When Jerry Jones was an undergraduate at the University of North Carolina (Chapel Hill), he attended a speech by Mitch Snyder, a nationally renowned advocate for the homeless.
"Mitch was very charismatic," recalled Jones, the new executive director of the National Coalition for the Homeless. "He saw the world in black and white."
To the consternation of his parents, Jones dropped out of college and joined Snyder at his shelter in Washington. They were an odd pair: Jones was an aspiring pharmacist; Snyder was a perennial malcontent who had once been imprisoned for auto theft.
They remained together, a shaggy-haired ex-convict and his well-groomed disciple, until the summer of 1990, when Snyder hanged himself, referring in a suicide note to the troubled state of his relationship with Carol Fennelly, his longtime companion. Jones returned to college and switched his major to religious studies.
Two decades later, Jones remains an advocate for the country's burgeoning homeless class, which is facing a new challenge: public apathy. Many Americans see homelessness as an inevitability of urban life, like traffic jams or pollution.
"As a country, we have come to abide the existence of millions of people living in destitution," Jones said. "The reason there was a social movement in the 1980s is that homelessness was something new and shocking. There was a sense of moral outrage to see cities and sidewalks crowded with folks living out of doors."
Homelessness is, in most cases, a temporary condition. It ebbs and flows with the seasons, and there is no reliable measure of the number of homeless at any given time. Nonetheless, rates on homelessness appear to have doubled or even tripled over the last two decades. According to a 2007 study by the National Law Center on Homelessness and Poverty, approximately 3.5 million people are likely to experience homelessness in a given year.
A native of Warsaw, N.C., Jones had never encountered homelessness on a broad scale until he followed Snyder to Washington. At the Community for Creative Nonviolence, a 1,350-bed shelter just two blocks from the Capitol, he worked in the kitchen, drove a van, and conferred with Snyder on political strategy.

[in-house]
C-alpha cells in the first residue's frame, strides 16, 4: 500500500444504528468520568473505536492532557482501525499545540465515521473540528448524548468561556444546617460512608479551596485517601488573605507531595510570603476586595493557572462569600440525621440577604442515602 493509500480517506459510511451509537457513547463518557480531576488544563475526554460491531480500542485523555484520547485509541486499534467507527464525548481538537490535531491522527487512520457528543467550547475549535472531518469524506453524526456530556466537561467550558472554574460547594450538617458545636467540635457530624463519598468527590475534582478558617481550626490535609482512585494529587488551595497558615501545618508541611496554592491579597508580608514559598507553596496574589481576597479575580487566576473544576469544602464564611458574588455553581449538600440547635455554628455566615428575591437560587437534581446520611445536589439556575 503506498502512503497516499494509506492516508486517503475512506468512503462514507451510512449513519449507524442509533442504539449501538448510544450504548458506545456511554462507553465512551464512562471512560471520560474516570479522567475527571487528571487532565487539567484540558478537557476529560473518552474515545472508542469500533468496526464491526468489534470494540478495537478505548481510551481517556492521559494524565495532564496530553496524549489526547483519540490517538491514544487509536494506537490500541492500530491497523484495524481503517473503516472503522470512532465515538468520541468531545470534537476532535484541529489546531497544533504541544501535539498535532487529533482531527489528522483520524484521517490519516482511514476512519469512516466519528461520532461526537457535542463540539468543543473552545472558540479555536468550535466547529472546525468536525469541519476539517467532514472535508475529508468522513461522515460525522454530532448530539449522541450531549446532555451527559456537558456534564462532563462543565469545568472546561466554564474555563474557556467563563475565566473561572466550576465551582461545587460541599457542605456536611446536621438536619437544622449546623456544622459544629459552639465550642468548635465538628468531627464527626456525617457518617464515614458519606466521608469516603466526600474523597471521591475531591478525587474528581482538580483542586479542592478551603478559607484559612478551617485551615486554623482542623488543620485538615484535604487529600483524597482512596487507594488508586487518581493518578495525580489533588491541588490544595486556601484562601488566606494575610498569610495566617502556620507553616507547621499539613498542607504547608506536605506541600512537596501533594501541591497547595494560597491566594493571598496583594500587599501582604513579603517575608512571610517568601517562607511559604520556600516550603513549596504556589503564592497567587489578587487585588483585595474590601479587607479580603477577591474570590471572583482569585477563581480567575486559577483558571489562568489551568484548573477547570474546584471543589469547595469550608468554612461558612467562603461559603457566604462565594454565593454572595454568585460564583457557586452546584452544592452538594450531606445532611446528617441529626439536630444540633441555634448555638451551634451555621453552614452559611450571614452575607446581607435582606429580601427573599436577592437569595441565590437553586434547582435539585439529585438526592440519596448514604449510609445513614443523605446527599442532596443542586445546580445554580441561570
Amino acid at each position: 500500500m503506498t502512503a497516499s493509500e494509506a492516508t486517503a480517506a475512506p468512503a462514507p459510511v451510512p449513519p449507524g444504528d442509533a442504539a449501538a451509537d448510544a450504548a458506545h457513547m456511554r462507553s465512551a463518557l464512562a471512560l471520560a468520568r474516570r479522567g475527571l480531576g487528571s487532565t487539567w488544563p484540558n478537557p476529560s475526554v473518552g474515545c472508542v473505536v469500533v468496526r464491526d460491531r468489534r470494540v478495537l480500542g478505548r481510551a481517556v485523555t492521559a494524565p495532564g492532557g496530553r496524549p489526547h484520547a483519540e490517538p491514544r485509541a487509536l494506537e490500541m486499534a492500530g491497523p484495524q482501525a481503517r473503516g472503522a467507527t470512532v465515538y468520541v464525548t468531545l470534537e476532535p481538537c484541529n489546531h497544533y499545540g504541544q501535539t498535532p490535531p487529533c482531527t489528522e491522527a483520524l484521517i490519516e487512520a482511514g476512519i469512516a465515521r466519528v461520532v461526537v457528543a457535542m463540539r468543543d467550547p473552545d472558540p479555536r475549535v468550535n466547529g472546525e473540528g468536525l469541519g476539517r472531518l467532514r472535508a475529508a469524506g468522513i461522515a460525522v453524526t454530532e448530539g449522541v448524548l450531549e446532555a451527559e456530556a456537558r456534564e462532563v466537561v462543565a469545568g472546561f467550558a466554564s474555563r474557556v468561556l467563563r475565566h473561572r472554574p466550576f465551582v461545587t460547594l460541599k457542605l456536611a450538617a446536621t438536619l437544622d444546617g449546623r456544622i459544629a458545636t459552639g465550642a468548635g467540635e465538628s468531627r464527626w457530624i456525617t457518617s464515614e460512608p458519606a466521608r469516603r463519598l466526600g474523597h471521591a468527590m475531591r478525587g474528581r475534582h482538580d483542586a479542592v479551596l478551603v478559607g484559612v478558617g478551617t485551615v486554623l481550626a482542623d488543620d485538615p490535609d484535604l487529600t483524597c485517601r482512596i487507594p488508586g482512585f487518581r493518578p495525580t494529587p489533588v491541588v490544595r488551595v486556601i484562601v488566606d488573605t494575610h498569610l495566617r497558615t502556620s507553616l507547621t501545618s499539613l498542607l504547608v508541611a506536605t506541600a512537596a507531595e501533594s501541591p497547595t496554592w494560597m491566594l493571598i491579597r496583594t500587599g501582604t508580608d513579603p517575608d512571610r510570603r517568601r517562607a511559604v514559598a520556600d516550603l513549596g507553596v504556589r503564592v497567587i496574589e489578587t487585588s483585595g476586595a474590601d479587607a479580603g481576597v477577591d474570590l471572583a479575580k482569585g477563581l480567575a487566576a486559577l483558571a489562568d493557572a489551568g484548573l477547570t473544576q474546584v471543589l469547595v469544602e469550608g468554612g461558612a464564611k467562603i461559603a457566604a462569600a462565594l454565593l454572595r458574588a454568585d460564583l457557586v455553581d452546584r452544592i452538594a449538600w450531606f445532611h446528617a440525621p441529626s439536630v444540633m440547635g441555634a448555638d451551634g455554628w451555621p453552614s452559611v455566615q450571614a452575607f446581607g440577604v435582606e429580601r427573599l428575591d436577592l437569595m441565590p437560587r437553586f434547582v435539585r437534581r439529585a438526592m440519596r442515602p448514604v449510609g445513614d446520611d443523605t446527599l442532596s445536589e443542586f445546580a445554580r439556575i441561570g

The Community for Creative Nonviolence was not just a homeless shelter but a countercultural hot spot. Snyder and his acolytes captivated the public imagination with bold tactics, such as "evicting" the belongings of then-Sen. Jesse Helms, R-N.C., from his office in the Dirksen Senate Office Building and draping a banner emblazoned with "Housing Now" from the roof of the Cannon House Office Building.
"I was [Snyder's] closest lieutenant during the last two years of his life," Jones said. "I participated with him on his last fast. I got arrested with him. I spent weeks at a time on the road with him traveling across the country to persuade other folks to come to Washington and get arrested."
With a pronounced jaw and a corona of matted black hair, Snyder had already emerged as a cultural icon, the subject of an Oscar-nominated documentary and a CBS television movie in which he was played by Martin Sheen. In 1987, Congress passed the McKinney-Vento Homeless Assistance Act, a suite of measures designed to ameliorate homelessness.
"My chief priority is to reenergize our grassroots field network," Jones said. "There was a lot of activism by housing advocates in the 1980s, but many of the organizations that led that fight have shifted into implementing the McKinney Act. The overall sector has become more professionalized; we need to get back on an organizing footing."
Before arriving at the National Coalition for the Homeless, Jones was director of special initiatives at the Center for Community Change. Earlier in his career, he served as Connecticut field director for the 1992 Clinton-Gore campaign and later as legislative director for the Association of Community Organizations for Reform Now.